“For The First Time, Developing Countries Spending The Most On Renewables” by Michael J. Coren via Fast Company
In 2010, developing countries propelled themselves “toward a future powered by clean renewables” like solar, geothermal, and wind “in parts of the world where they are often the only source of power available.” In 2010, “investors poured a record $211 billion into renewable energy in 2010… a 540% rise since 2004,” according to the new UNEP report. It’s remarkable that countries like Kenya, Pakistan, and Argentina are beginning to increase their energy accessibility, specifically with renewable energy. If our neighbors in the developing world can afford renewable energy, surely the developed world can do the same, especially considering that “the price of PV solar per megawatt has dropped 60% since mid-2008.”
“Renewable Energy Investments Set New Record, Up 32% in 2010” by Andrew Burger via Triple Pundit
Further to the fact that $211 billion was invested in renewable energy in 2010, $72 billion was invested in “faster-growing developing economies.” Notably, renewable energy investments were highest in China at $48.9 billion, followed by “$13.1 billion in South and Central America… $5 billion in the Middle East and Africa… $3.8 billion in India…. $4 billion in [other] Asian developing countries.” In addition to capital, research and development expenditures on renewable energy have increased globally. A combination of government policy and private equity are contributing to the electrification of rural markets along with sustainable economic development.
“A research revolution to save the planet” by Jonathan Glennie via The Guardian UK
The world is approaching the 7 billion population mark and global energy demands are increasing. At a climate change workshop held by the Asia Europe Foundation, Shell argued that “the world will need to be producing about twice as much energy in 2050 as we are today,” while lowering carbon emissions simultaneously. The obvious solution is clean tech, the only problem is the high expense when compared to dirty energy. Research and development propels technological advances and “if we were to invest more [in clean technology], progress would be rapid. It is the difference between having 1,000 university working on a problem instead of 100.” Developing countries have had the smallest impact on the environment, but are now adopting clean technology faster than the damaging, developed countries because any changes in the environment will dramatically affect their citizens. Consider India, where “300 million people live by the coast – a rise in sea level matters.” Investment in clean technology will proactively prevent poverty caused by climate change and actively combat poverty by increasing global access to energy.
“Unlocking investment in Africa: could private equity be the key?” by Yingni Lu and John Battersby via The Africa Report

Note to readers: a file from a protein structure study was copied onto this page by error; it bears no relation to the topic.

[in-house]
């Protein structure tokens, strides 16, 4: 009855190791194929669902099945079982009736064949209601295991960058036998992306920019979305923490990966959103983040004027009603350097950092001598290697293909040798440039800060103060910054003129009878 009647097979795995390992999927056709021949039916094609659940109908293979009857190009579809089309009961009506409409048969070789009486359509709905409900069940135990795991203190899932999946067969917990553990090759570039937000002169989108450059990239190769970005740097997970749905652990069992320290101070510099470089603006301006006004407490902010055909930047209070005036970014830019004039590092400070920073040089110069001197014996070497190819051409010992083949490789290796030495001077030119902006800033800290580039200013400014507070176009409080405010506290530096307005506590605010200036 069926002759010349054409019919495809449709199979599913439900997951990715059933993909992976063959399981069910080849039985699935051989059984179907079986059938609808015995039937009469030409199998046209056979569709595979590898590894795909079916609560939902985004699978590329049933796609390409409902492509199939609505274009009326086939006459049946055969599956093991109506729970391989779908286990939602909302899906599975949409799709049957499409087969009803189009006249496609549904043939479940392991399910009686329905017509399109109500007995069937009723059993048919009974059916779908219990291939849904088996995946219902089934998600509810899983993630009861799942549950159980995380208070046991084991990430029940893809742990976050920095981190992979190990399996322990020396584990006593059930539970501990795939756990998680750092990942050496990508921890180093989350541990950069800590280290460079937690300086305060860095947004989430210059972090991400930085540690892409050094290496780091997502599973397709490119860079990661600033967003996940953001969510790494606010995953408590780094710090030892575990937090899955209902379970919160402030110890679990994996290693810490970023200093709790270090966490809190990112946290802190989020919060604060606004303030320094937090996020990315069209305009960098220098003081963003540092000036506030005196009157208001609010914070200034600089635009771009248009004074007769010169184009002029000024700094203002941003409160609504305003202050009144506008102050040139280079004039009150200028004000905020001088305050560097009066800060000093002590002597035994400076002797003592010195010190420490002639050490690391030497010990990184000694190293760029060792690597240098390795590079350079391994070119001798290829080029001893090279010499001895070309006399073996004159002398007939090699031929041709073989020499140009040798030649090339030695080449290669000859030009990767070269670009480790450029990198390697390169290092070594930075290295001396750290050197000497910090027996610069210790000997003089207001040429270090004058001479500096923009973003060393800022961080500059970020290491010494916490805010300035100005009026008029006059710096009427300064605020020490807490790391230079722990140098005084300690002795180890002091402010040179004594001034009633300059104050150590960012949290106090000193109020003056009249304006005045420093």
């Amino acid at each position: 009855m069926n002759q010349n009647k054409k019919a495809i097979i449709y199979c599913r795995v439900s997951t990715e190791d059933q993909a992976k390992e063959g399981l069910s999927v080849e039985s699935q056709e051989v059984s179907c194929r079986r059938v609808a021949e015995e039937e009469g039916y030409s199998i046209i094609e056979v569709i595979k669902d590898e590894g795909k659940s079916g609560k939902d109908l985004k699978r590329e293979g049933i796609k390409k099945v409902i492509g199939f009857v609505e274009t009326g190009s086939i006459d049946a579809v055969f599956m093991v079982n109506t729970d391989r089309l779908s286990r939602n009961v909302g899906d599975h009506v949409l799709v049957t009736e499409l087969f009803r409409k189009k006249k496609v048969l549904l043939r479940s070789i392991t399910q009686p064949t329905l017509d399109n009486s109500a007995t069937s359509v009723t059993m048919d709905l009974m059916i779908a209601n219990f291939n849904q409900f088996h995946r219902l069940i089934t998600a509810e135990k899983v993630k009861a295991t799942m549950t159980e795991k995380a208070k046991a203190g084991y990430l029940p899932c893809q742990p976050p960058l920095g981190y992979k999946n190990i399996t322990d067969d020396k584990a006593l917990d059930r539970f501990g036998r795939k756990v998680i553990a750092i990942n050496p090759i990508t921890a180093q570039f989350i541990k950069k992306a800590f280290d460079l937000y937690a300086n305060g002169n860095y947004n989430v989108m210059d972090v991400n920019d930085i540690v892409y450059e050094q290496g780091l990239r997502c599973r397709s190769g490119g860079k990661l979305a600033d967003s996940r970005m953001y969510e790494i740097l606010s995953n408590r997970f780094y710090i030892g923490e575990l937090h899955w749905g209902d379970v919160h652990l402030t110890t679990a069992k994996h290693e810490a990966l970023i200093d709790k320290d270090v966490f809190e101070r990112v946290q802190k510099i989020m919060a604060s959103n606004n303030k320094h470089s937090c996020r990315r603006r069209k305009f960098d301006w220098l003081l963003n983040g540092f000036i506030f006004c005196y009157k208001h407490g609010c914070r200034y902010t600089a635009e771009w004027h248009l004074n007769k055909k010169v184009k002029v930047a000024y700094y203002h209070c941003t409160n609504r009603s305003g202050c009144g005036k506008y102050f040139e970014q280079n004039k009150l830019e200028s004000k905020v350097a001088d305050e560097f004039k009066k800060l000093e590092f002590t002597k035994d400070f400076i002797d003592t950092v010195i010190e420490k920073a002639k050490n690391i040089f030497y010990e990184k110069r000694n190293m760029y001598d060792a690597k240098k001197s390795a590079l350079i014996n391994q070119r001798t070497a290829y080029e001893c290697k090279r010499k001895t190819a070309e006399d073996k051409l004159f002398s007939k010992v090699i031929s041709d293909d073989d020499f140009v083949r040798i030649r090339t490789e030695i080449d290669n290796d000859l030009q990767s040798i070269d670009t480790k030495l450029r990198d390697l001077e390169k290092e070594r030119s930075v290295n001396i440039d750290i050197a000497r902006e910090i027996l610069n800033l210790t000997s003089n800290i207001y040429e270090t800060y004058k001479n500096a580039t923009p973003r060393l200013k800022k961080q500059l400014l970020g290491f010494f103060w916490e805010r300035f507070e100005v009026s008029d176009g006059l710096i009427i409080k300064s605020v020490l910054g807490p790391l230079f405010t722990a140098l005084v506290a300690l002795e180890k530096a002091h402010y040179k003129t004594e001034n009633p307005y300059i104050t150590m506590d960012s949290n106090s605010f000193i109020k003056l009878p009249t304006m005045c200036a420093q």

More and more private equity funds are looking for African investments. In addition to less competition and good deals, African investments have significant potential for social impact, which appeals to impact investors like us. Additionally, “the average Africa fund performs as well as average global funds,” which appeals to investors of all types, whether impact driven or not. Investors and governments are seeking to utilize the growing investment in renewable energy for sustainable economic development. For example, South Africa has vowed to reduce carbon emissions with a set “target of 42% of new electricity generation to be met by renewable energy sources such as solar, wind, and wave-generation by 2030.” With a combination of government policy, foreign direct investment, and private equity, South Africa’s goal is very possible.
“Unprecedented success in Beijing paves avenues for impact investment” by Kevin Short via New Ventures
In the impact investing industry, it is often difficult to match entrepreneurs with the right impact investors and vice versa. New Ventures hosted an Investor Forum in China last month centered on “the region’s development towards becoming a vibrant hub of environmental entrepreneurship.” Social entrepreneurs came together to present and discuss business models and to connect with impact investors. The Investor Forum attracted many different types of clean tech businesses and “marked the intersection of environment and development in China.” New Ventures is responsible for connecting Chinese environmental entrepreneurs with $150 million in capital from impact investors. Following the success of the Investor Forum, “New Ventures is now considering facilitating creation of a China-based impact investment fund that directly targets SMEs in the environmental sector.” China will continue to lead the way as an example of increased investment in clean tech in the years to come.
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